Educating For Character

Conversations change. The idea of a Nineteenth century college education could be, with some generalisation, summarised as one to build the character of the student, with the assumption that with those character strengths, they would be able to learn and lead in different walks of life. But, as professions start to emerge, Character was no longer enough. In the professional society, technical skills came into prominence, and indeed, became the point of education. The conversation reversed - a good technocrat was understood to possess the character anyway.

These ideas may be at an inflection point yet again, but before we get into this, it is worth wondering what character meant and why we abandoned its quest for technical skills in the first place. I am acutely conscious of the gross generalisations that one has to make in a conversation like this, including the implication of epochal change - that one thing neatly went out of fashion when the other thing came in. For a fact, we always talked about character and one needed to know how to handle the sword to be a nobleman. But, at the same time, with the benefit of long view, one could perhaps see there was a switch at some point in history. Even if we do not, and can not, point to a specific date, event or a person when things turned, I am making the point that the ideas did change - and may change again.

So, why did the conversation about character become redundant? One easy explanation would be that what character came to mean become redundant. While it may have been the Holy Grail of the Victorian world, it died in the brutal test of great war (it may have died in America several years earlier, in the Civil War). Less dramatically, the new social structures emerging after the Great War, with an increasingly demanding middle class and working class movements, and the fragile and ever-changing collaboration between the two, social values and arrangements about who gets what changed. A new conversation about meritocracy was ascendant, a new professional class became the new elite. Industrial expansion - late years of Great War might have been the tipping point of industrial might over individual courage - meant a Professional Managerial class and bureaucratic hierarchies. The point of education became, more or less, effective participation in the economy through professional advancement, and this needed something else other than the character. In time, the professionals, Doctors, Accountants, Engineers, became the elite of the new society, defining the norms and what matters.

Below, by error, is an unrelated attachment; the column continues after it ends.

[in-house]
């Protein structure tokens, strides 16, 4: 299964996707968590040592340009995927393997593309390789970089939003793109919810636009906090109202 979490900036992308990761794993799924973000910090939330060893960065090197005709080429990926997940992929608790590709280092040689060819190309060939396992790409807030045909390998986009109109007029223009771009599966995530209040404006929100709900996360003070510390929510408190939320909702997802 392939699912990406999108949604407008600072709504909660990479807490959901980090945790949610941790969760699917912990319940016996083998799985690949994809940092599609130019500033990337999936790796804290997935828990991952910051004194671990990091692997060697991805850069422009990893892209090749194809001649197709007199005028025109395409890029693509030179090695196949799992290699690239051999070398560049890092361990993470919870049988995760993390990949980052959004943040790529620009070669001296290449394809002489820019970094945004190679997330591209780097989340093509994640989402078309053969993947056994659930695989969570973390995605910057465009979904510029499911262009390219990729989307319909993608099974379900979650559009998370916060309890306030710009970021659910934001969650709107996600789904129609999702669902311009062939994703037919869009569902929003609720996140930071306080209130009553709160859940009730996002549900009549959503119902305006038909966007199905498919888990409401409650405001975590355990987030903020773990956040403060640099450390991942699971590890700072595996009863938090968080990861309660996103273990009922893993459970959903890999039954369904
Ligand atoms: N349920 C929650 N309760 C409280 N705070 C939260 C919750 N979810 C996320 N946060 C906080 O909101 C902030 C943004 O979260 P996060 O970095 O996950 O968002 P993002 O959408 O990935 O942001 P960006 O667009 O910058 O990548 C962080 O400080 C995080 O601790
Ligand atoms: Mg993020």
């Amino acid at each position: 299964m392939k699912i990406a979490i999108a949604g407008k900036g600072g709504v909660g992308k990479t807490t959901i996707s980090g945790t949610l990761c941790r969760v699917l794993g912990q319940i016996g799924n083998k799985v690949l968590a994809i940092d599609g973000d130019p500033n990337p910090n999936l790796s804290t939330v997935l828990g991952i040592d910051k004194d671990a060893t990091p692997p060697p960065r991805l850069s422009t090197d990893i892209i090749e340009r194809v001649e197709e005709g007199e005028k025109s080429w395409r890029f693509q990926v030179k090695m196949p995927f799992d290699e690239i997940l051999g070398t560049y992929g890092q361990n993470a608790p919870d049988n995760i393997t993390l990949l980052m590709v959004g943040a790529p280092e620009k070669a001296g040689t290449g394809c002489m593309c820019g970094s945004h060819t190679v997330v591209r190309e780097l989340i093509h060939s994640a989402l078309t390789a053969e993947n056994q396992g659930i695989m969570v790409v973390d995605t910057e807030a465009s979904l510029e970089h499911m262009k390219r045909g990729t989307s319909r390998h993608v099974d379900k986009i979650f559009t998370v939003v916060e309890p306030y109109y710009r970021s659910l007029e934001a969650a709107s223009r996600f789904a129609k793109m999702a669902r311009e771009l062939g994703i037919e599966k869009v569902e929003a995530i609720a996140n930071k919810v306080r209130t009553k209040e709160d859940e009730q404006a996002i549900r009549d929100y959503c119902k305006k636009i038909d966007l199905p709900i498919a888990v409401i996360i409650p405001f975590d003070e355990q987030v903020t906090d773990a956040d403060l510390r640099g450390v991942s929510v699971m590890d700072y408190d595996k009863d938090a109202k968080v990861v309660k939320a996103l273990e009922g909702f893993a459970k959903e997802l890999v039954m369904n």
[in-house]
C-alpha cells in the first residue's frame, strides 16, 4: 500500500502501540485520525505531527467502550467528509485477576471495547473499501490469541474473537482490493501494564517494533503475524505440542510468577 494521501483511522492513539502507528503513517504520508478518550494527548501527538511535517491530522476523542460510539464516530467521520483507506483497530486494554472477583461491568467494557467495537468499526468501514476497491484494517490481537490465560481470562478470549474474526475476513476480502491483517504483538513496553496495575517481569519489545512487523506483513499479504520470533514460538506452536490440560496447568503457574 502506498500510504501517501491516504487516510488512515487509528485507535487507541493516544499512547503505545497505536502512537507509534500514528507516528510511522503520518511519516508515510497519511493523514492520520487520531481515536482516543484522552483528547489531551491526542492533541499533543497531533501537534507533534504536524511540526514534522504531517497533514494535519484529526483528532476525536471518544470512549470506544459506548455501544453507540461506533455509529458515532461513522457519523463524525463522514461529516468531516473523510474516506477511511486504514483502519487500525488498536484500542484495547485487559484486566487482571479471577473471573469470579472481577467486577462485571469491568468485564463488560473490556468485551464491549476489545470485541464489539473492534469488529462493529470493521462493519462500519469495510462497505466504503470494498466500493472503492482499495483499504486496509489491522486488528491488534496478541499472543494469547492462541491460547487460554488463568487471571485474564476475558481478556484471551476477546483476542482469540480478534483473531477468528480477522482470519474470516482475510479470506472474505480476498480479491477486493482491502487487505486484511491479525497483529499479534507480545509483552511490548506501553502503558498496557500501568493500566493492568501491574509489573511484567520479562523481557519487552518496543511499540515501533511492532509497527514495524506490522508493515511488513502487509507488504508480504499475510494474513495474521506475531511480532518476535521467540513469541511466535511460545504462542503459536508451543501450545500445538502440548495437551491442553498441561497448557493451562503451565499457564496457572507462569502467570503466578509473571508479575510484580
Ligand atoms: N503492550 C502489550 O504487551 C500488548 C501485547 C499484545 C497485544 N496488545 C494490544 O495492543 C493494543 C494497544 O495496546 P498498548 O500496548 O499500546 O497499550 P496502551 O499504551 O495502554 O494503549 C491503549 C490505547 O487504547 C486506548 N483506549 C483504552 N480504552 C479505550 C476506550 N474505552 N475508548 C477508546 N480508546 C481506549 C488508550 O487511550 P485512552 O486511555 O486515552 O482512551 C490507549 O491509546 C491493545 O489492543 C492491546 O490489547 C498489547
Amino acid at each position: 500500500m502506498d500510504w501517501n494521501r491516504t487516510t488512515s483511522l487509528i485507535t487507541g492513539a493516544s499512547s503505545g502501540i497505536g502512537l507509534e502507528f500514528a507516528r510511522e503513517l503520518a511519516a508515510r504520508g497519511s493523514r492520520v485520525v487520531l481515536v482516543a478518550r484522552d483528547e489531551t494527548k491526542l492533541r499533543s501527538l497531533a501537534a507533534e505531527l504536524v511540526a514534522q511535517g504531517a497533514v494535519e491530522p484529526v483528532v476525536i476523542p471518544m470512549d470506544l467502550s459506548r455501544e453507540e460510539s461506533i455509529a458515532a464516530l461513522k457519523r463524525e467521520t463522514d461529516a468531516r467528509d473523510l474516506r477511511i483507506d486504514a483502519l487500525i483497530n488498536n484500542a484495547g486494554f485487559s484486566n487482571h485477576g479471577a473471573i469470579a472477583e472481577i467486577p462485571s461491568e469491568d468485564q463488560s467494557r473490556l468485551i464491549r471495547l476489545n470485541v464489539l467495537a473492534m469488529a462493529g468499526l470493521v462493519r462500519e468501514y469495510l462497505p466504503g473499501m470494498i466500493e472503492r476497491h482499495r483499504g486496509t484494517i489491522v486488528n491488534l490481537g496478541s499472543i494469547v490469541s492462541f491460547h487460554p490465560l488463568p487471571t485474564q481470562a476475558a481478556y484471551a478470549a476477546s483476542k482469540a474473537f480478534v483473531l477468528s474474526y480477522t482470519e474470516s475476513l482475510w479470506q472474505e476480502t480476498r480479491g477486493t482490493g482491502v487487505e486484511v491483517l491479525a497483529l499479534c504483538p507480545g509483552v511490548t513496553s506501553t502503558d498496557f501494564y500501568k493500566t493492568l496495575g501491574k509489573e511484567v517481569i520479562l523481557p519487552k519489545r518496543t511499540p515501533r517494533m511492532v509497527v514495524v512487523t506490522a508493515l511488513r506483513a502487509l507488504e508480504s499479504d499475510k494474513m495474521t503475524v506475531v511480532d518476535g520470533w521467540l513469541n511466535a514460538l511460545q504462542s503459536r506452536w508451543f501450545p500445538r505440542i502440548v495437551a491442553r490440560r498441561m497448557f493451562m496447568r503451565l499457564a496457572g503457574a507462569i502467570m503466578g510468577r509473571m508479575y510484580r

This professional society is facing an existential crisis now. Good professionals may be secure in their jobs, but two trends confronting us undermine the blueprints of the professional society we signed up to. First, the rise of the amateur, from filing the tax return to the rise of blogging millions, partly because of technological enabling and partly because the professional society became too restrictive, changes the professional boundaries and challenges the professional ethic. The institutional nature of the professions limited how these professions could change in time, and once technologies became available to bypass the traditions, they got disrupted. Second, this, and the increasing trend of automating professional jobs, limited the scope of expansion of the Professional Employment significantly. It no longer made sense for an Accountant's son to become an Accountant, or an Engineer's daughter to dream of being an Engineer, when the old men were struggling themselves.

In this melee, Character has acquired a new meaning. It is indeed different what the word meant for the Victorians, and some of my English friends would still snigger at the term popular in other societies - Finishing School - because it conjures up the image of preppy teenagers learning to handle cutlery and learning the rhetorical arts. But, finishing schools are back in fashion, and it stands for things other than table manners and politeness. The point of character in this late Middle Class economy is a derivative of those professional values that overcame the Victorian penchant for Character. So, a man of character today is not moralistic in the Victorian sense, nor with crusty manners and detached objectivism. Today's person of character is involved, a man of people, with professional honesty, commitment to hard work, work ethic and discipline, someone who is reliable, in many ways, an anti-thesis of what a man of character would be a hundred years ago (and, indeed, the change in the meaning of character is far more dramatic for women). 

These are different values loaded into an old, rather overused, word. In this Late Middle Class economy, when the limits of economic and technological expansion are visible, technology is not just augmentative but also disruptive, and faith in progress has been replaced by uncertainty, Character is being reincarnated in its professional avatar.

In this context, let us ask the question whether one can educate for character, and the answer would be a resounding yes. When we say that it is not possible, we are clinging too much to the old word, which has lost potency in the current context, and consequentially, the past failure in building character, while in clear evidence, is not relevant today. Today's educator face a different challenge, and educating for Character is one of her key objectives - or, should be.



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